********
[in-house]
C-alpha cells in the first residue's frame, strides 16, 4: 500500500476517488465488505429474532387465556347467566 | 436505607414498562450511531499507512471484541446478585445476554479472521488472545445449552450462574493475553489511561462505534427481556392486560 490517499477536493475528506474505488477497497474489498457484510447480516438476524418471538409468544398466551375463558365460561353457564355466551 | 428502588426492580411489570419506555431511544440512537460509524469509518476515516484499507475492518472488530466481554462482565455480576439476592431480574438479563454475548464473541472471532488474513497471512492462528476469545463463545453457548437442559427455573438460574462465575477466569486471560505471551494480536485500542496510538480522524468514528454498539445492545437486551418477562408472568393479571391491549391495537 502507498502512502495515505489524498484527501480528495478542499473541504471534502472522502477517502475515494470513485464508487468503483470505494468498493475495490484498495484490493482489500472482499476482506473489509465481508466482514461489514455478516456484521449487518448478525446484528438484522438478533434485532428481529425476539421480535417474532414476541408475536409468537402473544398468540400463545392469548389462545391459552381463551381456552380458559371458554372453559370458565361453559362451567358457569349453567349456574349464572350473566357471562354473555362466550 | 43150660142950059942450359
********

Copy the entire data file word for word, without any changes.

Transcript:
[in-house]
C-alpha cells in the first residue's frame, strides 16, 4: 500500500476517488465488505429474532387465556347467566 | 436505607414498562450511531499507512471484541446478585445476554479472521488472545445449552450462574493475553489511561462505534427481556392486560 490517499477536493475528506474505488477497497474489498457484510447480516438476524418471538409468544398466551375463558365460561353457564355466551 | 428502588426492580411489570419506555431511544440512537460509524469509518476515516484499507475492518472488530466481554462482565455480576439476592431480574438479563454475548464473541472471532488474513497471512492462528476469545463463545453457548437442559427455573438460574462465575477466569486471560505471551494480536485500542496510538480522524468514528454498539445492545437486551418477562408472568393479571391491549391495537 502507498502512502495515505489524498484527501480528495478542499473541504471534502472522502477517502475515494470513485464508487468503483470505494468498493475495490484498495484490493482489500472482499476482506473489509465481508466482514461489514455478516456484521449487518448478525446484528438484522438478533434485532428481529425476539421480535417474532414476541408475536409468537402473544398468540400463545392469548389462545391459552381463551381456552380458559371458554372453559370458565361453559362451567358457569349453567349456574349464572350473566357471562354473555362466550 | 43150660142950059942450359